Like so much in life, it’s all about timing
I revisited an older post here about delaying the filing of a bankruptcy til the New Year when the debtor expects to owe taxes in April.
A Chapter 13 filed in January can include and pay the taxes associated with the tax year ending in December. As the taxing folk see it, the tax is owed just as soon as the tax year ends, regardless of whether the return is yet filed or even due.
So, file now and forfeit the ability to pay the current year’s taxes through the plan without interest. (You can file a claim for the year of the filing, but I’m getting big pushback from the IRS when I do it.)
But let’s look at the converse of those facts: your client owes back taxes and expects this year to get a nice refund.
Or would get a nice refund if it wasn’t for those old taxes that entitle the IRS to set off the old taxes against the refund.
How does bankruptcy change the equation
The principle of set off allows one party to reduce what that person owes another by the amount the other owes him. In our practice, that means the IRS can reduce the amount it owes you for this year’s refund by the amount you owe them for an earlier year.
Section 553 of the Bankruptcy Code preserves the right of offset:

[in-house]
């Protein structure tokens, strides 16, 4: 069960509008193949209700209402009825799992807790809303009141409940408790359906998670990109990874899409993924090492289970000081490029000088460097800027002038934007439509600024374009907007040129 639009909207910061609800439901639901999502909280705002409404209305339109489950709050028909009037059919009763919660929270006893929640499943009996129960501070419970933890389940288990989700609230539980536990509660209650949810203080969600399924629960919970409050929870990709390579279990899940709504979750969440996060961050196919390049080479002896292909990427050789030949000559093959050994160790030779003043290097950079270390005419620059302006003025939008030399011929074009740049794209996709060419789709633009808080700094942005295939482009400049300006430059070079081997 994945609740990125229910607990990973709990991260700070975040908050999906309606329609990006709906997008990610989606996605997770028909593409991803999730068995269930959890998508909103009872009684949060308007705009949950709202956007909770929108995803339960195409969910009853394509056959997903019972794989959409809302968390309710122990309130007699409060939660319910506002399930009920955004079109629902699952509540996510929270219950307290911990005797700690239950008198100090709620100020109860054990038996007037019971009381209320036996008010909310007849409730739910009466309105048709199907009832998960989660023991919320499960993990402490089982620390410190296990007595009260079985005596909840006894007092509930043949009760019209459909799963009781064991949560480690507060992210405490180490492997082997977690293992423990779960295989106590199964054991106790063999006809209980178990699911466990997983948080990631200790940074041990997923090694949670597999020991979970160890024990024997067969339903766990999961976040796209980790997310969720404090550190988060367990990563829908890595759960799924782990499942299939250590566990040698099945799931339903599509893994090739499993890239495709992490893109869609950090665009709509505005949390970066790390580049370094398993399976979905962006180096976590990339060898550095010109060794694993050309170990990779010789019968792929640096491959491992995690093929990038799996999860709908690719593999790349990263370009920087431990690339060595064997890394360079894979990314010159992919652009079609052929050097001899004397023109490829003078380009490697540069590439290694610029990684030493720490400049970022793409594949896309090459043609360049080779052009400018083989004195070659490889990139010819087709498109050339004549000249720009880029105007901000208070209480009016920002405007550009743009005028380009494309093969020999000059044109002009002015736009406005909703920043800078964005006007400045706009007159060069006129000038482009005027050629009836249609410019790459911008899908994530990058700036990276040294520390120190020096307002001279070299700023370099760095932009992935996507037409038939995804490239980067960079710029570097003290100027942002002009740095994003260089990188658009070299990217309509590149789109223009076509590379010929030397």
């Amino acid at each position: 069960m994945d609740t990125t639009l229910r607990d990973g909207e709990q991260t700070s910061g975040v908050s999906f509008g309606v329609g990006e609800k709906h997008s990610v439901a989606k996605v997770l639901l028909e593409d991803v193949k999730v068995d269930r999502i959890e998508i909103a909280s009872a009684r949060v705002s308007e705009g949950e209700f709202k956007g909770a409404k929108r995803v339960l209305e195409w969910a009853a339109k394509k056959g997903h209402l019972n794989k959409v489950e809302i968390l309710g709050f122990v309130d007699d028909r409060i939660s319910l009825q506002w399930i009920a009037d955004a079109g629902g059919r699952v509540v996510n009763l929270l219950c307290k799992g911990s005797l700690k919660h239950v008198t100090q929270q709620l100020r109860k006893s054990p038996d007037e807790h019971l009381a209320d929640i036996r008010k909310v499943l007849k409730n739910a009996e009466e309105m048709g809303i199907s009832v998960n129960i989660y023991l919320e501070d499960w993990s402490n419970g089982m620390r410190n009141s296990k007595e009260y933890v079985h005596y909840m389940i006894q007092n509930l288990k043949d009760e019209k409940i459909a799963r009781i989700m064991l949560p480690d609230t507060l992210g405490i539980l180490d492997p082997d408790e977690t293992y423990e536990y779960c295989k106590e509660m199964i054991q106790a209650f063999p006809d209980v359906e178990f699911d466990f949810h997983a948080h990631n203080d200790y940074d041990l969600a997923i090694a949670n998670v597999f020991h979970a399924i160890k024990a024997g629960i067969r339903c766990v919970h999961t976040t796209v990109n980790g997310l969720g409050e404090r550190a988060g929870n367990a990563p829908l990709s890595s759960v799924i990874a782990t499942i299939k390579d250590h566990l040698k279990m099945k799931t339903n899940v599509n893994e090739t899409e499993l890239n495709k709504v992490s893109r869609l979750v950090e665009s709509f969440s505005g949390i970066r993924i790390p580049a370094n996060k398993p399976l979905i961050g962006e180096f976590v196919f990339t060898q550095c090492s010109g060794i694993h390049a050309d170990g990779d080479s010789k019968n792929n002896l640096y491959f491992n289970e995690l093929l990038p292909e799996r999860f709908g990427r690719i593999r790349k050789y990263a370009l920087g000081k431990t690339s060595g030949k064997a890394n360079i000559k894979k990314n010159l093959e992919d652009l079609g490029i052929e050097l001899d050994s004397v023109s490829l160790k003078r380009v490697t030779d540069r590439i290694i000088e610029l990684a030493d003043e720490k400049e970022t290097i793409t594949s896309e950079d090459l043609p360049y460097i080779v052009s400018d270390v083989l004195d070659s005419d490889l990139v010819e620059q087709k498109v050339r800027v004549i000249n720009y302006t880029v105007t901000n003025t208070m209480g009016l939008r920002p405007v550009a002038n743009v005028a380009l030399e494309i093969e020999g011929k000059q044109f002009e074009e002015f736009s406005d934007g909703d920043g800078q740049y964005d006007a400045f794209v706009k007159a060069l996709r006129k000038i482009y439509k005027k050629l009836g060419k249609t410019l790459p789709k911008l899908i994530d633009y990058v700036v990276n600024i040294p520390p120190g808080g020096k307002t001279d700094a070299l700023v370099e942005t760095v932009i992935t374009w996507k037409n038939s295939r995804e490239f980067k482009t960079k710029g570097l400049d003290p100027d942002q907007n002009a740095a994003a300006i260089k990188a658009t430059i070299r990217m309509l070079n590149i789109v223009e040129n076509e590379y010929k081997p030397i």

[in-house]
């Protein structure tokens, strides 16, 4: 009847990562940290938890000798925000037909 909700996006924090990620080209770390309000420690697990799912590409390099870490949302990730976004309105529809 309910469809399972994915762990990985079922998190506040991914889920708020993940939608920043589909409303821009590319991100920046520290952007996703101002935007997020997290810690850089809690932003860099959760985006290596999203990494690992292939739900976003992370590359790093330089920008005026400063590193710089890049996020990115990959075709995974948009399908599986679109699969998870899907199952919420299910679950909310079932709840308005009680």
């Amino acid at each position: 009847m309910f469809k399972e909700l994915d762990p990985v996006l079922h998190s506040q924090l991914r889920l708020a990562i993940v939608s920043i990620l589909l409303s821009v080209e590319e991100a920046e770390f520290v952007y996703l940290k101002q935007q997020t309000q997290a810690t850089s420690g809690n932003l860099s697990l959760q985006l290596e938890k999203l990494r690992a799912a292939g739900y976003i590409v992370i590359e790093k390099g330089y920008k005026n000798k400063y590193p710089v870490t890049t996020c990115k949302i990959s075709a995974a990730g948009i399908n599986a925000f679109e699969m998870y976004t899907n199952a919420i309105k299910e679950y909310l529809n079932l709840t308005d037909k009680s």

… this title does not affect any right of a creditor to offset a mutual debt owing by such creditor to the debtor that arose before the commencement of the case under this title against a claim of such creditor against the debtor that arose before the commencement of the case…
Note that the debts have to be mutual.
Mutuality requires that the debts be held by the same parties, in the same capacity, and that the off-setting debts both be prepetition or post petition. Meyer. Med. Physicians, 385 F.3d 1039.
Destroy the mutuality in the taxpayer/tax collector equation, and set off is not available.
File bankruptcy mid year
Suppose your client expects a refund for the current tax year, were it not for some old, dischargeable taxes.
In a case filed before the end of this tax year, the right to a refund becomes a post petition debt. The tax or the refund isn’t owed til the tax year closes.
Bingo: there is no mutuality. The client owes a prepetition tax debt; come January, the IRS owes the client a post petition refund.
So, we have just demonstrated once again that the answer to the question about when to file is “it depends.”
That’s what makes this practice so challenging.
Image courtesy of Flickr and Knterox